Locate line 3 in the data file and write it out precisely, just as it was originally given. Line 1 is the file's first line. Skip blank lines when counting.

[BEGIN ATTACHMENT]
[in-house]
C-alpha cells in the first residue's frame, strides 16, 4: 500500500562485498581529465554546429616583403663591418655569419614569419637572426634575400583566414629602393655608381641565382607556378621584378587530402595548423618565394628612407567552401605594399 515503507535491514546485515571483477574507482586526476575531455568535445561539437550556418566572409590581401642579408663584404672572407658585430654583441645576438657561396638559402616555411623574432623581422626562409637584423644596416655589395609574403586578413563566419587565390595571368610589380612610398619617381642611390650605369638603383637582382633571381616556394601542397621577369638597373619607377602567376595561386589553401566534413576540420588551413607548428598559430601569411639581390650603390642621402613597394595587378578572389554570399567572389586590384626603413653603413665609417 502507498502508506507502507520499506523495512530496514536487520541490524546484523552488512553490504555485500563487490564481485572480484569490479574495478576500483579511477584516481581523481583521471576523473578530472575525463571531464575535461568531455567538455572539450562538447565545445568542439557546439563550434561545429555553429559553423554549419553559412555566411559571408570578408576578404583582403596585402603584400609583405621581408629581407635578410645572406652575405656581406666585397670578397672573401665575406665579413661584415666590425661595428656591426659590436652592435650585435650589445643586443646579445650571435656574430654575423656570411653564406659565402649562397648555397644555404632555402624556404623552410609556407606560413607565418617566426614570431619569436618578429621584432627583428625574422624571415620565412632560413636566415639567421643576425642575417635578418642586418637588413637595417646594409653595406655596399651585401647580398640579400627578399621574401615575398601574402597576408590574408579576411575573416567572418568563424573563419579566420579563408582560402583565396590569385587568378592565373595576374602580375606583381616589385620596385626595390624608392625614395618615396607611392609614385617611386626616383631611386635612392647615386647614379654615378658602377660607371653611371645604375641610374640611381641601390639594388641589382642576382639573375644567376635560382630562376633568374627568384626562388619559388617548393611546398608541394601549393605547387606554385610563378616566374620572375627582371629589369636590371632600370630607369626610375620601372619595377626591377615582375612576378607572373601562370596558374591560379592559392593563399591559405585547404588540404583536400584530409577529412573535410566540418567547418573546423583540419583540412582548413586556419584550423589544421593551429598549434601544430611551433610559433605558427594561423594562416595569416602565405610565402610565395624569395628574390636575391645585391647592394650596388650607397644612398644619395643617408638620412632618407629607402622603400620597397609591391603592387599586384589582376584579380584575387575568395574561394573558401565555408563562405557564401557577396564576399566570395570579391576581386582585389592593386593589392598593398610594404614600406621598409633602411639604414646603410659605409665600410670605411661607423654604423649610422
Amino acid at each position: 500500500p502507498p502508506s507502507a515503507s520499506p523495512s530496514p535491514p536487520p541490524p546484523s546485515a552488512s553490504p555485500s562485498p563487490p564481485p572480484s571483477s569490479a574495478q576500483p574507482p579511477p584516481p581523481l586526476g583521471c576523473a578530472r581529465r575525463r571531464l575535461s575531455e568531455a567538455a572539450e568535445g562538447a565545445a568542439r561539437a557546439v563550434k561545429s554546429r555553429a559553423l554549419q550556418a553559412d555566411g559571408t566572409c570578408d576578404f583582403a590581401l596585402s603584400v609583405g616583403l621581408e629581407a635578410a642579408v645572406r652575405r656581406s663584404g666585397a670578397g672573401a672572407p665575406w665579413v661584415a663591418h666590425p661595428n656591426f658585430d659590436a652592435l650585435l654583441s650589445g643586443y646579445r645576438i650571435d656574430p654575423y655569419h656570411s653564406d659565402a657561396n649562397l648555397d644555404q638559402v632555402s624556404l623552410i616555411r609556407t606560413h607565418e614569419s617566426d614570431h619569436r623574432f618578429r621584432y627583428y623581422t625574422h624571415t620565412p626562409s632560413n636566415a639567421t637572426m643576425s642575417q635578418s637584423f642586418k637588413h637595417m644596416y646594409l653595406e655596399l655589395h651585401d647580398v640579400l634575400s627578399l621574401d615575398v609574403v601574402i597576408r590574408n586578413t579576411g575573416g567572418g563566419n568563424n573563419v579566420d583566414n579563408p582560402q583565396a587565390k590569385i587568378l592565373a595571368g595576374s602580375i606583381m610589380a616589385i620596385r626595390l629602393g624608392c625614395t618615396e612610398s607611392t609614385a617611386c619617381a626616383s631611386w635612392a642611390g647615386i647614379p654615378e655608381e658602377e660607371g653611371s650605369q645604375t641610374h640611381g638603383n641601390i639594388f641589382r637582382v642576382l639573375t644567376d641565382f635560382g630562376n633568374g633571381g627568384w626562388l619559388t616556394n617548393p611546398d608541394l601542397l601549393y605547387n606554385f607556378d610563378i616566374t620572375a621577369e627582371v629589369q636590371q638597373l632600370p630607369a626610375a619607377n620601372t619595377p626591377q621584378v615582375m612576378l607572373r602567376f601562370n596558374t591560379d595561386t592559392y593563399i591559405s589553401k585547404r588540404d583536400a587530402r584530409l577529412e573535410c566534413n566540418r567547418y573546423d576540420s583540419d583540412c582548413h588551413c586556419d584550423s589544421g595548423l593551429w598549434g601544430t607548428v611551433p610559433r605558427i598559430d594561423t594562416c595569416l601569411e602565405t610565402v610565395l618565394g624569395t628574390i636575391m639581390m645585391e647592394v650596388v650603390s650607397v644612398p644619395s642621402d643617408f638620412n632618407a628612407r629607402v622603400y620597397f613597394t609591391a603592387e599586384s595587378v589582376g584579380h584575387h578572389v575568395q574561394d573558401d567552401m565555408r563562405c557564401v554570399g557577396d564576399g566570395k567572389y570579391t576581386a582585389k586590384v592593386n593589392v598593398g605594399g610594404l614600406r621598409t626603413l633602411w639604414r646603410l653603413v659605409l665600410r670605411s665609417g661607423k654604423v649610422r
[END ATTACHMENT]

Amino acid at each position: 500500500p502507498p502508506s507502507a515503507s520499506p523495512s530496514p535491514p536487520p541490524p546484523s546485515a552488512s553490504p555485500s562485498p563487490p564481485p572480484s571483477s569490479a574495478q576500483p574507482p579511477p584516481p581523481l586526476g583521471c576523473a578530472r581529465r575525463r571531464l575535461s575531455e568531455a567538455a572539450e568535445g562538447a565545445a568542439r561539437a557546439v563550434k561545429s554546429r555553429a559553423l554549419q550556418a553559412d555566411g559571408t566572409c570578408d576578404f583582403a590581401l596585402s603584400v609583405g616583403l621581408e629581407a635578410a642579408v645572406r652575405r656581406s663584404g666585397a670578397g672573401a672572407p665575406w665579413v661584415a663591418h666590425p661595428n656591426f658585430d659590436a652592435l650585435l654583441s650589445g643586443y646579445r645576438i650571435d656574430p654575423y655569419h656570411s653564406d659565402a657561396n649562397l648555397d644555404q638559402v632555402s624556404l623552410i616555411r609556407t606560413h607565418e614569419s617566426d614570431h619569436r623574432f618578429r621584432y627583428y623581422t625574422h624571415t620565412p626562409s632560413n636566415a639567421t637572426m643576425s642575417q635578418s637584423f642586418k637588413h637595417m644596416y646594409l653595406e655596399l655589395h651585401d647580398v640579400l634575400s627578399l621574401d615575398v609574403v601574402i597576408r590574408n586578413t579576411g575573416g567572418g563566419n568563424n573563419v579566420d583566414n579563408p582560402q583565396a587565390k590569385i587568378l592565373a595571368g595576374s602580375i606583381m610589380a616589385i620596385r626595390l629602393g624608392c625614395t618615396e612610398s607611392t609614385a617611386c619617381a626616383s631611386w635612392a642611390g647615386i647614379p654615378e655608381e658602377e660607371g653611371s650605369q645604375t641610374h640611381g638603383n641601390i639594388f641589382r637582382v642576382l639573375t644567376d641565382f635560382g630562376n633568374g633571381g627568384w626562388l619559388t616556394n617548393p611546398d608541394l601542397l601549393y605547387n606554385f607556378d610563378i616566374t620572375a621577369e627582371v629589369q636590371q638597373l632600370p630607369a626610375a619607377n620601372t619595377p626591377q621584378v615582375m612576378l607572373r602567376f601562370n596558374t591560379d595561386t592559392y593563399i591559405s589553401k585547404r588540404d583536400a587530402r584530409l577529412e573535410c566534413n566540418r567547418y573546423d576540420s583540419d583540412c582548413h588551413c586556419d584550423s589544421g595548423l593551429w598549434g601544430t607548428v611551433p610559433r605558427i598559430d594561423t594562416c595569416l601569411e602565405t610565402v610565395l618565394g624569395t628574390i636575391m639581390m645585391e647592394v650596388v650603390s650607397v644612398p644619395s642621402d643617408f638620412n632618407a628612407r629607402v622603400y620597397f613597394t609591391a603592387e599586384s595587378v589582376g584579380h584575387h578572389v575568395q574561394d573558401d567552401m565555408r563562405c557564401v554570399g557577396d564576399g566570395k567572389y570579391t576581386a582585389k586590384v592593386n593589392v598593398g605594399g610594404l614600406r621598409t626603413l633602411w639604414r646603410l653603413v659605409l665600410r670605411s665609417g661607423k654604423v649610422r